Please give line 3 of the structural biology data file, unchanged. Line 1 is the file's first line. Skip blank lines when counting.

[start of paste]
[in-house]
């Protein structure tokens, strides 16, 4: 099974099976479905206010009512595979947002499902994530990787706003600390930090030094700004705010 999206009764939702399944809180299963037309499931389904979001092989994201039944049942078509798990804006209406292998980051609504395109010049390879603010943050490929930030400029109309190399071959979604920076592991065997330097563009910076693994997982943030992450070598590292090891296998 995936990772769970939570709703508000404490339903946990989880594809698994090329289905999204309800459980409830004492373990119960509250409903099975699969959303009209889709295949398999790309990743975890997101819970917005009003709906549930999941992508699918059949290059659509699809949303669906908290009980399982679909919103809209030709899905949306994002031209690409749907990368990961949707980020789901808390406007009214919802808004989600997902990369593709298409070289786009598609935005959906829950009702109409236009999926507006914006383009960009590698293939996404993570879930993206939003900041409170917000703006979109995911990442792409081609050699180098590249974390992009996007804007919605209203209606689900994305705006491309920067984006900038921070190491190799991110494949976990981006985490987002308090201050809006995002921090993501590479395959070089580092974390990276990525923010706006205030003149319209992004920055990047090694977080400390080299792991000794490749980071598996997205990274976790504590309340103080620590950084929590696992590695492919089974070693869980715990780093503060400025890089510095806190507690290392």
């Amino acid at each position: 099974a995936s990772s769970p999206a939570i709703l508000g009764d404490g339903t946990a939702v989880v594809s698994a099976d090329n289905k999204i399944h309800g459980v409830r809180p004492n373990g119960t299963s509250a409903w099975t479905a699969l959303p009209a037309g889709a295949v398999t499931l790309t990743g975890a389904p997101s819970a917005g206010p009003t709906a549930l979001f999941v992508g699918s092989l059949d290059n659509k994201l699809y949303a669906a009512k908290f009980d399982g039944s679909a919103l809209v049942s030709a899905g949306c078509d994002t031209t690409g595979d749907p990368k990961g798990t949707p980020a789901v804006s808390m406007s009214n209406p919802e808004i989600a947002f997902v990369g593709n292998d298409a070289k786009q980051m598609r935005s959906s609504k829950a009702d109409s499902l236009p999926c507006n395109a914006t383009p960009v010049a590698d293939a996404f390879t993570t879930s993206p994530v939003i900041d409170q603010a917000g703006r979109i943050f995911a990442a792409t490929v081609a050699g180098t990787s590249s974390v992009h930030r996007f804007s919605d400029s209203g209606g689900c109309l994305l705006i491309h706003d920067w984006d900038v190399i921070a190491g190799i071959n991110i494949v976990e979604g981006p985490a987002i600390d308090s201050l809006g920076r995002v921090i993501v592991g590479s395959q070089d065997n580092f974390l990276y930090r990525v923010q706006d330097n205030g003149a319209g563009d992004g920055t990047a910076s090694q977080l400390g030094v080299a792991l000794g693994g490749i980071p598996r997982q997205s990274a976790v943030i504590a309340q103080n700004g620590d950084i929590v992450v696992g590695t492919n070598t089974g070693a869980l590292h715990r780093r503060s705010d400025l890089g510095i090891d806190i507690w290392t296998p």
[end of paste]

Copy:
């Amino acid at each position: 099974a995936s990772s769970p999206a939570i709703l508000g009764d404490g339903t946990a939702v989880v594809s698994a099976d090329n289905k999204i399944h309800g459980v409830r809180p004492n373990g119960t299963s509250a409903w099975t479905a699969l959303p009209a037309g889709a295949v398999t499931l790309t990743g975890a389904p997101s819970a917005g206010p009003t709906a549930l979001f999941v992508g699918s092989l059949d290059n659509k994201l699809y949303a669906a009512k908290f009980d399982g039944s679909a919103l809209v049942s030709a899905g949306c078509d994002t031209t690409g595979d749907p990368k990961g798990t949707p980020a789901v804006s808390m406007s009214n209406p919802e808004i989600a947002f997902v990369g593709n292998d298409a070289k786009q980051m598609r935005s959906s609504k829950a009702d109409s499902l236009p999926c507006n395109a914006t383009p960009v010049a590698d293939a996404f390879t993570t879930s993206p994530v939003i900041d409170q603010a917000g703006r979109i943050f995911a990442a792409t490929v081609a050699g180098t990787s590249s974390v992009h930030r996007f804007s919605d400029s209203g209606g689900c109309l994305l705006i491309h706003d920067w984006d900038v190399i921070a190491g190799i071959n991110i494949v976990e979604g981006p985490a987002i600390d308090s201050l809006g920076r995002v921090i993501v592991g590479s395959q070089d065997n580092f974390l990276y930090r990525v923010q706006d330097n205030g003149a319209g563009d992004g920055t990047a910076s090694q977080l400390g030094v080299a792991l000794g693994g490749i980071p598996r997982q997205s990274a976790v943030i504590a309340q103080n700004g620590d950084i929590v992450v696992g590695t492919n070598t089974g070693a869980l590292h715990r780093r503060s705010d400025l890089g510095i090891d806190i507690w290392t296998p």